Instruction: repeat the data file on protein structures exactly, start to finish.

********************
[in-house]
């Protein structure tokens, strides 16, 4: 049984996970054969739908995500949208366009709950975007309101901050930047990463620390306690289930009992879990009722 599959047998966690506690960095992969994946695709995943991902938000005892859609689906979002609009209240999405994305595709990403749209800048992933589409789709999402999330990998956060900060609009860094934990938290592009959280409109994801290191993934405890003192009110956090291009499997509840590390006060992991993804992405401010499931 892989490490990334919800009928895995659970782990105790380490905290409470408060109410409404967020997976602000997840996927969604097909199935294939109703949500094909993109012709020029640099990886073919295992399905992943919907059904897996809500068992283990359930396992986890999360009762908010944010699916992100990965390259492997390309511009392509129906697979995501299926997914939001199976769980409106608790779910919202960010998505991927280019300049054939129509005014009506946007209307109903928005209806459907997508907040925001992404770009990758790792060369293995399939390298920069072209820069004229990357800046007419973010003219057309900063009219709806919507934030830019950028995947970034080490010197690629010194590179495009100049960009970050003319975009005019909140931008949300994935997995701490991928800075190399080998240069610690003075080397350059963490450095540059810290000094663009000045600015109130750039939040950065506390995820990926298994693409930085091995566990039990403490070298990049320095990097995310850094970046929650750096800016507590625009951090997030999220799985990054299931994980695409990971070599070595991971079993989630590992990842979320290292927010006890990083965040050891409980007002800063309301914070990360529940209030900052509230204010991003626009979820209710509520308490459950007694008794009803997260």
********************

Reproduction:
[in-house]
């Protein structure tokens, strides 16, 4: 049984996970054969739908995500949208366009709950975007309101901050930047990463620390306690289930009992879990009722 599959047998966690506690960095992969994946695709995943991902938000005892859609689906979002609009209240999405994305595709990403749209800048992933589409789709999402999330990998956060900060609009860094934990938290592009959280409109994801290191993934405890003192009110956090291009499997509840590390006060992991993804992405401010499931 892989490490990334919800009928895995659970782990105790380490905290409470408060109410409404967020997976602000997840996927969604097909199935294939109703949500094909993109012709020029640099990886073919295992399905992943919907059904897996809500068992283990359930396992986890999360009762908010944010699916992100990965390259492997390309511009392509129906697979995501299926997914939001199976769980409106608790779910919202960010998505991927280019300049054939129509005014009506946007209307109903928005209806459907997508907040925001992404770009990758790792060369293995399939390298920069072209820069004229990357800046007419973010003219057309900063009219709806919507934030830019950028995947970034080490010197690629010194590179495009100049960009970050003319975009005019909140931008949300994935997995701490991928800075190399080998240069610690003075080397350059963490450095540059810290000094663009000045600015109130750039939040950065506390995820990926298994693409930085091995566990039990403490070298990049320095990097995310850094970046929650750096800016507590625009951090997030999220799985990054299931994980695409990971070599070595991971079993989630590992990842979320290292927010006890990083965040050891409980007002800063309301914070990360529940209030900052509230204010991003626009979820209710509520308490459950007694008794009803997260």